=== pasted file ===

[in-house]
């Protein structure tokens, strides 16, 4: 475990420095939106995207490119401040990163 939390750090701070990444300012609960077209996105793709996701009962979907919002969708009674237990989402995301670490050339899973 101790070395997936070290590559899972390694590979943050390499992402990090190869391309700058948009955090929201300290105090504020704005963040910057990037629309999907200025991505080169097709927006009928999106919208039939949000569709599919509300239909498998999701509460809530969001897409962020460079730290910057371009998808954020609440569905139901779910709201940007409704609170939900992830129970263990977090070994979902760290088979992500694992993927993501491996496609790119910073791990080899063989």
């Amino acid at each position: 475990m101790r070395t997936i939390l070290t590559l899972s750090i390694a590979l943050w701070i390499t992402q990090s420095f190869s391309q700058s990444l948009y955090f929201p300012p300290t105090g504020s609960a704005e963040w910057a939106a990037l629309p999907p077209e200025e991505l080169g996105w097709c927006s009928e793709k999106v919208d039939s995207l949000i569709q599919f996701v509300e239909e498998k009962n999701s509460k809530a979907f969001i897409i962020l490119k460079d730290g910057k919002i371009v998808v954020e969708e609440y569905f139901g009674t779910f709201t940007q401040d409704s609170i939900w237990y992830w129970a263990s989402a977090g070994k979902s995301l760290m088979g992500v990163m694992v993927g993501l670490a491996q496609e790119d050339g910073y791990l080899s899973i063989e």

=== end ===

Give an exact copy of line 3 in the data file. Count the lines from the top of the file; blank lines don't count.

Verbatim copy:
């Amino acid at each position: 475990m101790r070395t997936i939390l070290t590559l899972s750090i390694a590979l943050w701070i390499t992402q990090s420095f190869s391309q700058s990444l948009y955090f929201p300012p300290t105090g504020s609960a704005e963040w910057a939106a990037l629309p999907p077209e200025e991505l080169g996105w097709c927006s009928e793709k999106v919208d039939s995207l949000i569709q599919f996701v509300e239909e498998k009962n999701s509460k809530a979907f969001i897409i962020l490119k460079d730290g910057k919002i371009v998808v954020e969708e609440y569905f139901g009674t779910f709201t940007q401040d409704s609170i939900w237990y992830w129970a263990s989402a977090g070994k979902s995301l760290m088979g992500v990163m694992v993927g993501l670490a491996q496609e790119d050339g910073y791990l080899s899973i063989e």